Introducing a Fresh Cadaver Model for Ultrasound-guided Central Venous Access Training in Undergraduate Medical Education
- Author(s): Amini, Richard;
- Ho, Hang;
- Ng, Vivienne;
- Tran, Melissa;
- Rappaport, Douglas;
- Rappaport, William J.A.;
- Dunleavy, James;
- Viscusi, Rebecca;
- Miller, Ryan;
- Dandorf, Stewart J.
- et al.
Published Web Locationhttps://doi.org/10.5811/westjem.2016.3.30069
Introduction: Over the past decade, medical students have witnessed a decline in the opportunities to perform technical skills during their clinical years. Ultrasound-guided central venous access (USG-CVA) is a critical procedure commonly performed by emergency medicine, anesthesia, and general surgery residents, often during their first month of residency. However, the acquisition of skills required to safely perform this procedure is often deficient upon graduation from medical school. To ameliorate this lack of technical proficiency, ultrasound simulation models have been introduced into undergraduate medical education to train venous access skills. Criticisms of simulation models are the innate lack of realistic tactile qualities, as well as the lack of anatomical variances when compared to living patients. The purpose of our investigation was to design and evaluate a life-like and reproducible training model for USG-CVA using a fresh cadaver.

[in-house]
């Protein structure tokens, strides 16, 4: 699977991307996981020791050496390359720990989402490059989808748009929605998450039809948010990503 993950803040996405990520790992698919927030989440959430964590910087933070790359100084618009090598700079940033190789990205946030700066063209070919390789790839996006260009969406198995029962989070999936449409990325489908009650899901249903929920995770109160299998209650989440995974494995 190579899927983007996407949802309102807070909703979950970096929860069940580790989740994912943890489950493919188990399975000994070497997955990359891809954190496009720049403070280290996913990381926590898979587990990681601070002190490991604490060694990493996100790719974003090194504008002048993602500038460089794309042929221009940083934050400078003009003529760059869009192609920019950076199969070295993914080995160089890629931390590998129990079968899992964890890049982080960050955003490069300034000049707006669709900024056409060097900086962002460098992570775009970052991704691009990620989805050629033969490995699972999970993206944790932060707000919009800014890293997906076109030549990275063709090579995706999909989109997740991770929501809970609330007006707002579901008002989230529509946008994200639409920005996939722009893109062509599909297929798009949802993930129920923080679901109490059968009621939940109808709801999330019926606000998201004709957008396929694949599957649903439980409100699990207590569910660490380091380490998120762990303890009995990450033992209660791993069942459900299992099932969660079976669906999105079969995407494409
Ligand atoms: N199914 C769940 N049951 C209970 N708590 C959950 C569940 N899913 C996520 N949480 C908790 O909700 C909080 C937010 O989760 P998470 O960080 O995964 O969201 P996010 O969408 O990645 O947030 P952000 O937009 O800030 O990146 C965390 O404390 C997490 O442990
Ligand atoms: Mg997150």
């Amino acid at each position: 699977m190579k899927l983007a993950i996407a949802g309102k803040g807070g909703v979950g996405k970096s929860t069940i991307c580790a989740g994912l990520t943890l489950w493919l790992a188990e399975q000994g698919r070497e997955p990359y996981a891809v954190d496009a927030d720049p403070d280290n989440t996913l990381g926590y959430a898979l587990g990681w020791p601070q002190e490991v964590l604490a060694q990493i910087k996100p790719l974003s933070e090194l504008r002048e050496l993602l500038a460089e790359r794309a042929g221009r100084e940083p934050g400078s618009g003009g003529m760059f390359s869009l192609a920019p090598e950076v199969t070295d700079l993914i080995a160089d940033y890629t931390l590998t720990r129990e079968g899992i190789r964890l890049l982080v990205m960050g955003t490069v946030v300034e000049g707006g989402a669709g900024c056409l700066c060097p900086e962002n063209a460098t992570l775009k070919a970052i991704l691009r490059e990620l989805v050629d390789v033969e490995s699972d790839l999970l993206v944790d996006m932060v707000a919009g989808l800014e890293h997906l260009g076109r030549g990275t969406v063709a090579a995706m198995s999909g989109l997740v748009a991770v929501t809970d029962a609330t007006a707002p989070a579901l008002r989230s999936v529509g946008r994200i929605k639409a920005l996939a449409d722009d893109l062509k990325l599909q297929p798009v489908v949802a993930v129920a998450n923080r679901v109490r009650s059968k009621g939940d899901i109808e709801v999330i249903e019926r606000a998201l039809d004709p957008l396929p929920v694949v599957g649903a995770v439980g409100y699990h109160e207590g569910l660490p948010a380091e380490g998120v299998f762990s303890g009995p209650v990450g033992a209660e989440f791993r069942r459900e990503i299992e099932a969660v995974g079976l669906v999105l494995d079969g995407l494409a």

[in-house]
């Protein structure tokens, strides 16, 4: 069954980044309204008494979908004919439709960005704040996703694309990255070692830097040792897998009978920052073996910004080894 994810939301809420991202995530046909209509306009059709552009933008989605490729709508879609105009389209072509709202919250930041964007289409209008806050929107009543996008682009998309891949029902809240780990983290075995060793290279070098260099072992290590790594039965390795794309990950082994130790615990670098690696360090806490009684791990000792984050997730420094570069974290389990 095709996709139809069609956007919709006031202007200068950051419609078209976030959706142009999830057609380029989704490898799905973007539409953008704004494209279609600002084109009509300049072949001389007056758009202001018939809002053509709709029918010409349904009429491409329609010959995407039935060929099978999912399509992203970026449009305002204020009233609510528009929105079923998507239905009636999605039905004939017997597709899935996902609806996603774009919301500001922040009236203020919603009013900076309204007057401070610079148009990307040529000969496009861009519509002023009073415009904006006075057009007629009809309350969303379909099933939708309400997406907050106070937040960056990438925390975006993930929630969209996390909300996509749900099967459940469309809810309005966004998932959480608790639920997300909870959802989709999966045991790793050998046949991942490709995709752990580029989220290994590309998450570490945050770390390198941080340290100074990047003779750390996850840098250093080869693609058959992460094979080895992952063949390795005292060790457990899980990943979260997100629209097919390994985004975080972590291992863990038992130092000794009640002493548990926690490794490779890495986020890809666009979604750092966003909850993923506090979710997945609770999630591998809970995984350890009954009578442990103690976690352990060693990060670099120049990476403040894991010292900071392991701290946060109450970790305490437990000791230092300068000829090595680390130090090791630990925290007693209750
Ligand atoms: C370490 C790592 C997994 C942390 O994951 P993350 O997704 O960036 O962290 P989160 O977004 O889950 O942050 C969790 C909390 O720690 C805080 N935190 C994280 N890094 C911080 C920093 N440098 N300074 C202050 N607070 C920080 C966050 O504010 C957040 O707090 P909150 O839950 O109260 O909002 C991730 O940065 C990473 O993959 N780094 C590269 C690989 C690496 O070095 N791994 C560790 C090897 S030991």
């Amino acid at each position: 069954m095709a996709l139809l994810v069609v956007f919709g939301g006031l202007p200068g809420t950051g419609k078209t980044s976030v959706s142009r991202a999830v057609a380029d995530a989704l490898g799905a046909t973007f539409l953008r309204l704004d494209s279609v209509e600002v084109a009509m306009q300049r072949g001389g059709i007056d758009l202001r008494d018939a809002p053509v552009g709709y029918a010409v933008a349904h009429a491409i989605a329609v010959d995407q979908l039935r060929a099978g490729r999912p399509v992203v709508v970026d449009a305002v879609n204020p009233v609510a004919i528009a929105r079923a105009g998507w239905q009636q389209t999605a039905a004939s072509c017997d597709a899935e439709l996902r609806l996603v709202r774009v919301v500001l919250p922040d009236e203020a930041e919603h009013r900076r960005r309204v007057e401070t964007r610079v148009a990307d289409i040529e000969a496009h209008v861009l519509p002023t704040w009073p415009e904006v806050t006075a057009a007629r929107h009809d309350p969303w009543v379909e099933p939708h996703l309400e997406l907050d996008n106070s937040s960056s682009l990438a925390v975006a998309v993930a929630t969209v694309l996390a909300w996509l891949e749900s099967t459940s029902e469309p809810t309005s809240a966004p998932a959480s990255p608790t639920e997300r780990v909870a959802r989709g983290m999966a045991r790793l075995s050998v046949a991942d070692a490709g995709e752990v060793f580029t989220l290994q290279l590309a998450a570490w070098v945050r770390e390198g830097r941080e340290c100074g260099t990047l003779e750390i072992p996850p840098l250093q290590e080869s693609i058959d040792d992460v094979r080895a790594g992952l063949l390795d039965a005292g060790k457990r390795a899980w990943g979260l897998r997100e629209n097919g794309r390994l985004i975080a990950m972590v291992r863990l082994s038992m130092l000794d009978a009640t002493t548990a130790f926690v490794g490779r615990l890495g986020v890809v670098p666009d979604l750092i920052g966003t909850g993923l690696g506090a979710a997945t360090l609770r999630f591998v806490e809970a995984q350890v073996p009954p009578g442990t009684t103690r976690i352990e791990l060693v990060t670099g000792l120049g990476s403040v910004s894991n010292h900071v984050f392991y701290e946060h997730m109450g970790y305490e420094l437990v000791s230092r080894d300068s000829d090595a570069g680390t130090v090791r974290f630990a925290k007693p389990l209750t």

Methods: This was a cross-sectional study at an urban academic medical center. An 18-point procedural knowledge tool and an 18-point procedural skill evaluation tool were administered during a cadaver lab at the beginning and end of the surgical clerkship. During the fresh cadaver lab, procedure naïve third-year medical students were trained on how to perform ultrasound-guided central venous access of the femoral and internal jugular vessels. Preparation of the fresh cadaver model involved placement of a thin-walled latex tubing in the anatomic location of the femoral and internal jugular vein respectively.
Results: Fifty-six third-year medical students participated in this study during their surgical clerkship. The fresh cadaver model provided high quality and lifelike ultrasound images despite numerous cannulation attempts. Technical skill scores improved from an average score of 3 to 12 (p<0.001) and procedural knowledge scores improved from an average score of 4 to 8 (p<0.001).
Conclusion: The use of this novel cadaver model prevented extravasation of fluid, maintained ultrasound-imaging quality, and proved to be an effective educational model allowing third-year medical students to improve and maintain their technical skills.